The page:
What it provides for its partners with branded stores on Zalando Shop will change as services such as fulfilment by Zalando versus fulfilment by the brand are introduced. Zalando will earn commission depending on the service level it provides.

“The most important thing is that no one buys just one label. The brands know this too, so they need to be where the customers are, where they get inspired and where they start shopping,” says Schneider. “We are building the infrastructure, a multi-brand environment in which the brands can build their own flagship store; then we use the synergies to their own ecommerce and their brand communication to build the tools, making it easy for them to address, to drive the content on their own, and to connect the same inventory.”

When talking about opening up the platform to smaller labels, Schneider mentions Zalando’s long-term vision of making everything available to the consumer and to connect any fashion merchant to them. The focus for now is on the big partners since the company already has a close relationship with them. “It makes sense to start there and move forward,” he explains. “It’s important that it goes along with the new propositions to be built.” As the company connects more with consumers and builds new propositions, such as personalisation and the social inspiration app Fleek, it will become a platform for those players, too.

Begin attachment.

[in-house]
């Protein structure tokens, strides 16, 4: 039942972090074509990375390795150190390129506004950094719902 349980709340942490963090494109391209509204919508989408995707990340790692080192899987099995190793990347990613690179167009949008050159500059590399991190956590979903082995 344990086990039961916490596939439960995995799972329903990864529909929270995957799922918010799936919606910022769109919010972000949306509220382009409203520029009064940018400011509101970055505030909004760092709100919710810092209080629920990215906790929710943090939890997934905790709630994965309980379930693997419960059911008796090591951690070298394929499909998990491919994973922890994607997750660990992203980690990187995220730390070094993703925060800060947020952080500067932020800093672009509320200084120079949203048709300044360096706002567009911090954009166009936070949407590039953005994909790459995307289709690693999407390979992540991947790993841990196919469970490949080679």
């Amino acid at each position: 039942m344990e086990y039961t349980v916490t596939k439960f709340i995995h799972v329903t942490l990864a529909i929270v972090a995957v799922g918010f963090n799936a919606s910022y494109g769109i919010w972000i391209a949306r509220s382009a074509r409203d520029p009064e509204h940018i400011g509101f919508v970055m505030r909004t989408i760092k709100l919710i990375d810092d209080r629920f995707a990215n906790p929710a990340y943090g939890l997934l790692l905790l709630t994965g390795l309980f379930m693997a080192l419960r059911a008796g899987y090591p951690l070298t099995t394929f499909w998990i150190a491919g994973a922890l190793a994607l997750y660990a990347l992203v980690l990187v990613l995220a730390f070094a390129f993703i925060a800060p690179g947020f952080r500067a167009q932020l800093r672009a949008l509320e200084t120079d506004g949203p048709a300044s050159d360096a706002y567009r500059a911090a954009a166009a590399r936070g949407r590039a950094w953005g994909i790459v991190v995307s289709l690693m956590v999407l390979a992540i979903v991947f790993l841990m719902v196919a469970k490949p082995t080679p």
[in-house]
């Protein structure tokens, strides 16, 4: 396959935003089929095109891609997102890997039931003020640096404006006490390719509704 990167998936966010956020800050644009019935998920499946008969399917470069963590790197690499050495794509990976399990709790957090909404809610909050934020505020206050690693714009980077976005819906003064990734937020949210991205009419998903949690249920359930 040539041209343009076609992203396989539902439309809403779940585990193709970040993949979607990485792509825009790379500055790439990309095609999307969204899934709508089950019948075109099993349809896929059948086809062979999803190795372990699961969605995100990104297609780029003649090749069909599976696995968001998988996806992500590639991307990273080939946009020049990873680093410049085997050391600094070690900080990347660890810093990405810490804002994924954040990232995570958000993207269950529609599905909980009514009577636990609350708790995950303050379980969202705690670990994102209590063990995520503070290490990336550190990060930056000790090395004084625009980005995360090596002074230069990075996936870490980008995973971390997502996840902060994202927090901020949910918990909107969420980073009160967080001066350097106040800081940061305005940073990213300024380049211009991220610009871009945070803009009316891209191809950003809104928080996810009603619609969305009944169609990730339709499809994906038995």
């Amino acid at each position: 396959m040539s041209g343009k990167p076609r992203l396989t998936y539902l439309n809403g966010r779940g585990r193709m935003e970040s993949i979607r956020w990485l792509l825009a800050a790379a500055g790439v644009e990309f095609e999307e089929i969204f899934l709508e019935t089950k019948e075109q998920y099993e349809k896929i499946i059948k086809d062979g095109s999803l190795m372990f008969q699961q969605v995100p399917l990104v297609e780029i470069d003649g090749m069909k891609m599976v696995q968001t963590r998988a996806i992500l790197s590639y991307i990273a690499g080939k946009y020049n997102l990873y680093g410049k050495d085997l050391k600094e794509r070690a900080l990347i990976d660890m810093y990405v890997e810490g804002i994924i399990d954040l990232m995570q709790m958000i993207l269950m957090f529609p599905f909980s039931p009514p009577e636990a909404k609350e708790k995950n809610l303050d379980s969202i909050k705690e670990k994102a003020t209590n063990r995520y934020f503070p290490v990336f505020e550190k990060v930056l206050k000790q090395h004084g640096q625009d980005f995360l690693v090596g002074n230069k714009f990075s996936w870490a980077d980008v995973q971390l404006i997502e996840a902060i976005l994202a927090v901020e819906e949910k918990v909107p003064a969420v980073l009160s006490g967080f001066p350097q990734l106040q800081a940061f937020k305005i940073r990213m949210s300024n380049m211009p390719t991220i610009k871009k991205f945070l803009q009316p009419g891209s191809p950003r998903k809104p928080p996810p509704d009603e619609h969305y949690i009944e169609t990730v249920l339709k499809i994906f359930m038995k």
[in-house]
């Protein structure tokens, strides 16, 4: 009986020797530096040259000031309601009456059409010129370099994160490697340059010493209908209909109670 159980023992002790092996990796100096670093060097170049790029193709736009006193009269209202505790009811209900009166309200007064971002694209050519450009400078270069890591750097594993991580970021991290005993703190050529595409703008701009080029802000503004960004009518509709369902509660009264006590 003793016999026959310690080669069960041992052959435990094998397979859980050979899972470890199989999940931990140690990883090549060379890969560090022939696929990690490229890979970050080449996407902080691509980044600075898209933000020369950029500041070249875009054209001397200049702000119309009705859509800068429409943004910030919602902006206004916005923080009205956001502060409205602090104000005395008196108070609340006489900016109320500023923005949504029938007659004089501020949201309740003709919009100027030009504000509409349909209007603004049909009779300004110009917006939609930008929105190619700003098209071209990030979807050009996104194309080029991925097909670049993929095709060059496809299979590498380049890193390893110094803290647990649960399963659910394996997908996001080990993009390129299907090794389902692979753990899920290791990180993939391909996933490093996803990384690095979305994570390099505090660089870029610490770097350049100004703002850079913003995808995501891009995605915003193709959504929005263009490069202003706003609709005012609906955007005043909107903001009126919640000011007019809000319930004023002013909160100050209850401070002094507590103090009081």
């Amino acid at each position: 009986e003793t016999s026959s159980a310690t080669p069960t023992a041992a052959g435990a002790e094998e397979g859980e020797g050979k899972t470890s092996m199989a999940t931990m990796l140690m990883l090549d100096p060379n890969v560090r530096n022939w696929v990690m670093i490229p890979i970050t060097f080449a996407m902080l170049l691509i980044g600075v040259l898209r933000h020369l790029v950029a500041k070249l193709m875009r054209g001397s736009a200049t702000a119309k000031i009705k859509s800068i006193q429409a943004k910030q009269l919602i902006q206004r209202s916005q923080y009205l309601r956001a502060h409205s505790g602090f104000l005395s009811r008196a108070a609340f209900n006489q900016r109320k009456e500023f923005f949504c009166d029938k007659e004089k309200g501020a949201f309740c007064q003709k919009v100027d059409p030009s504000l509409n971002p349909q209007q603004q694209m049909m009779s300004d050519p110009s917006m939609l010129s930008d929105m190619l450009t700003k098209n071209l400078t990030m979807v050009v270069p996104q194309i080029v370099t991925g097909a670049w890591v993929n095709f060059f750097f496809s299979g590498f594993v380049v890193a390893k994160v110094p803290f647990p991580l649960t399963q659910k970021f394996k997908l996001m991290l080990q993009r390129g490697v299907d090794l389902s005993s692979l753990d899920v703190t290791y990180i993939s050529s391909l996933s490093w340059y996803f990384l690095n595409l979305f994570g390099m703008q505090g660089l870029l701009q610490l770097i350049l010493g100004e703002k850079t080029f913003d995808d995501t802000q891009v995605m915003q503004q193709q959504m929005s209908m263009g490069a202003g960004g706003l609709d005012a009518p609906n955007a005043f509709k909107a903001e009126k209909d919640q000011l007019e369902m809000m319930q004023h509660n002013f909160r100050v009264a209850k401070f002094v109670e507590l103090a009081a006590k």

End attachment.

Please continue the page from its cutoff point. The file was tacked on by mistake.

Zalando will develop new products around how people want to experience fashion while also building the platform. “In fashion you have lots of different brands and items. Europe is also a diverse landscape and you have to make things relevant for different users. You need to develop different propositions such as Fleek as well as smart technology to make things relevant to each user. Zalon, for example, is for people who want to buy from a person rather than a machine – a personal stylist who curates an outfit for you,” says Schneider.